When we began homeschooling in 1990 it was a pretty scary thing to do. It was THE Great Experiment. It was fairly uncommon and in many places it was just starting to come out from being an underground activity. When we withdrew Cris from school, the administrators told us that our son would never get into college and might never be admitted to public school in later years if we changed our minds. They sent us a very intimidating letter that I wish I would have kept just so you and I could both see how ridiculous it was.
I will admit that homeschooling can be pretty intense and intimidating--but so can parenting! But, if you are reading this my guess is you are a parent or would like to be one some day and you are willing to undertake the task, no matter how hard. And rest assured, parenting and homeschooling are so worth it--they are hard but oh so rewarding. Does anything worthwhile come easy? I don't think so.
I want to encourage you that the GREAT Experiment works! I remember when our youngest started college after being homeschooled forever--I looked at Bob and said, "The Great Experiment worked!" Whew! What a relief!
Let me say, that academically and socially our kids did fine as they went on to colleges, universities, jobs and marriage. I am proud of each one of them for their character, good work and family ethic, and on a lesser note, that they keep my computer running! No kidding, what would I do without my computer kids to keep me up to date and on line? But I digress...
But, more than this, is the close family we have. I LOVE that our kids get together all the time for movies, picnics, concerts, lunch every Friday and on and on. They really encourage and support each other. Kari told me the other day that one of her roommates commented that Kari has so many brothers, couldn't the roommate "have" just one to be her brother.
Of course she was just supposing, but Kari said, "No. I need all of my brothers. I need each one differently. I couldn't spare one--I need them all."
And that is why I think the Great Experiment Works!
In this day of fractured families and everyone out for themselves--with all the texting and declining of face to face interpersonal relationships, homeschoolers are bucking the trend. I know my kids are family oriented and really like each other.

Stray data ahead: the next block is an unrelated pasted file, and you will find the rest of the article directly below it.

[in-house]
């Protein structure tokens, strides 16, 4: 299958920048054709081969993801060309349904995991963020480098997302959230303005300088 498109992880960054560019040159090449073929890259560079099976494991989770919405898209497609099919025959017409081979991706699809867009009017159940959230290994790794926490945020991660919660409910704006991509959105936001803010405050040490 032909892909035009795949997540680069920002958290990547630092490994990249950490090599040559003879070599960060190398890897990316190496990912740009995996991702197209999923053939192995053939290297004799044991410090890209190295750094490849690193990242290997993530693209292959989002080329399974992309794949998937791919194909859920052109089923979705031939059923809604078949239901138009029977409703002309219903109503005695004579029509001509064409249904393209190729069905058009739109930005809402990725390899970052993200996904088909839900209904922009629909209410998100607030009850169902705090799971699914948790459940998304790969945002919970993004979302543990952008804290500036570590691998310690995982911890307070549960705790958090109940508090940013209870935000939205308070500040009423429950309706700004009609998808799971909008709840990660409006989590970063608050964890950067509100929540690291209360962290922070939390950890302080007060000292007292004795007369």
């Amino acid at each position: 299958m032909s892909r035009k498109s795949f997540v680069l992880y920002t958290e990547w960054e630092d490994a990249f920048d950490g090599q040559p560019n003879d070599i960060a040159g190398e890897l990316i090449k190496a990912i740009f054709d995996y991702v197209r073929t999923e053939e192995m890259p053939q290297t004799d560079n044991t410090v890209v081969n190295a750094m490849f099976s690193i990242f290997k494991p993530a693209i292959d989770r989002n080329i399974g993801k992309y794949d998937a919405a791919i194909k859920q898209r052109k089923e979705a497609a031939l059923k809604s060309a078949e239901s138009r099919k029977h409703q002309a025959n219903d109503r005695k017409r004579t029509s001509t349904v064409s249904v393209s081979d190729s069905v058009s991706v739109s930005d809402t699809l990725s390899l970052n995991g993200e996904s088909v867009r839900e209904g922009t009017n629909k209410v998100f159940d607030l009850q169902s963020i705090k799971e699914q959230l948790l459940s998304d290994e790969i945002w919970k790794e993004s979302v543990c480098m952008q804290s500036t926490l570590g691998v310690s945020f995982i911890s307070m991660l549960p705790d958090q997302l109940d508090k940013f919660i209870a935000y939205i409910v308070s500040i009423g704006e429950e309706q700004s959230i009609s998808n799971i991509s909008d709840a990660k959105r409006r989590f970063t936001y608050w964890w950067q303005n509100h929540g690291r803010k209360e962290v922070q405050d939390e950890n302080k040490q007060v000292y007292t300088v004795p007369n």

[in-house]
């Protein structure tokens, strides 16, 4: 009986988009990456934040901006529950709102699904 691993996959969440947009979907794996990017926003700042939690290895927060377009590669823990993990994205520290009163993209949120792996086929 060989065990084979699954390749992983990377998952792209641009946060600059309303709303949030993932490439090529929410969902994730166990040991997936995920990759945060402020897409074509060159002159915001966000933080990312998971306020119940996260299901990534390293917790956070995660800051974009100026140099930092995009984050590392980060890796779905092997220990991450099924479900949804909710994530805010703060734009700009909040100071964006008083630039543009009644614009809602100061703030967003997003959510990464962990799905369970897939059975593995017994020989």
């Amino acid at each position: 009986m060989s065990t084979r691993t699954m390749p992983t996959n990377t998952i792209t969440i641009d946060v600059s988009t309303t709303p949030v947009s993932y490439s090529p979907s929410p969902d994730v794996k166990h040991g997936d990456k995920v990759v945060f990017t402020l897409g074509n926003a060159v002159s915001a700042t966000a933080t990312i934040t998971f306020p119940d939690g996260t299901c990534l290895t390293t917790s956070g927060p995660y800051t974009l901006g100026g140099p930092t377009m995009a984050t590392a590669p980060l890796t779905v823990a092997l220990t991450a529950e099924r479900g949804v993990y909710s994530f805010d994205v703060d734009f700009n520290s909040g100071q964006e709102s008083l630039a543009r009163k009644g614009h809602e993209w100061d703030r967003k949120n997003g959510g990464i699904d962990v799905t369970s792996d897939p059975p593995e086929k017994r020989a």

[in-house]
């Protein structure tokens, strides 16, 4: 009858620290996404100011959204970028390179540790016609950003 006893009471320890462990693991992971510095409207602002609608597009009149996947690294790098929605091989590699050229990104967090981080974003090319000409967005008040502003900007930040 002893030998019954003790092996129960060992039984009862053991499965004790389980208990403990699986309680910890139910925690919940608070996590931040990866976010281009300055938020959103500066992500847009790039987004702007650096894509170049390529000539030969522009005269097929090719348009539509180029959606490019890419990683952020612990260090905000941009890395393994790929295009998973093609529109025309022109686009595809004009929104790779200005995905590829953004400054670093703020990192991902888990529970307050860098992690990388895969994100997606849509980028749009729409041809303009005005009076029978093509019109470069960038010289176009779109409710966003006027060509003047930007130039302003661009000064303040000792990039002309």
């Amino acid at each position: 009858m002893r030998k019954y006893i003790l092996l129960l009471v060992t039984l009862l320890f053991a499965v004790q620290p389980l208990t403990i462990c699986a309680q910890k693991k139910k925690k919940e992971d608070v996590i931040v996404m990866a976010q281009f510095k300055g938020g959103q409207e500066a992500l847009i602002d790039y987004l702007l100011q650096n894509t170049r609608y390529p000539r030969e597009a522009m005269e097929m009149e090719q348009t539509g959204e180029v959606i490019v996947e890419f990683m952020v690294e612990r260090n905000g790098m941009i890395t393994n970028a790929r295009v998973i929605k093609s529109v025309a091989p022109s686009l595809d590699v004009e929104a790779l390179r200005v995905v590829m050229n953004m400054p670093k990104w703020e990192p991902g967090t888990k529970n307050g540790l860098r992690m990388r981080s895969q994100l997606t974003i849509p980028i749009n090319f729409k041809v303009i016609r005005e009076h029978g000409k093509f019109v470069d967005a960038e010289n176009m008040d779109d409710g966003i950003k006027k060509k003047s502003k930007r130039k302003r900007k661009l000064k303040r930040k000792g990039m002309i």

I think by each family making the sacrifices it takes to homeschool their children, they are investing not only in the next generation, but investing in generations to come. If we can raise committed family members I think we can be ambassadors in this world by showing people that families can get along and enjoy one another. It gives dysfunctional families hope that in-tact families really do exist outside of Leave it to Beaver and Ozzie and Harriet.
I know when Kari was in college, sometimes she would bring friends home for a meal to show them that old fashioned families really do exist. They thought she was making it up when she said we had supper together every night, that we talked and laughed with each other, that we used the TV very little--that we had a white picket fence and that her parents really did love each other. Sometimes I feel like we are so normal, and then other times I feel like a cultural oddity.
I know many families who don't homeschool that have great relationships that are rewarding and functional --but I know even more homeschool families that are this way. Homeschooling gives children [and parents] more quality and quantity time with each other. The older children help the younger and everyone realizes they are an important part of the family. And if you read aloud regularly to the whole group, they share common literature and stories which help bond them as they get older and leave home.
I think it is easier to have the kind of family you always dreamed of when you homeschool--mostly because you have more time to spend with your children.
So, my science lesson for you today is that our hypothesis was proven correct--Homeschooling works to prepare kids academically, socially and it promotes strong happy families to boot! What could be better?
[Photos from top to bottom: Chad and his wife Molly and Cris' wife Jen using a cross-cut saw on a family outing to a Maple Syrup Farm; Chad and Scott ready to take part in the Fourth of July parade; Our picket fence; our family a couple of years ago--out on our farm for a picnic.]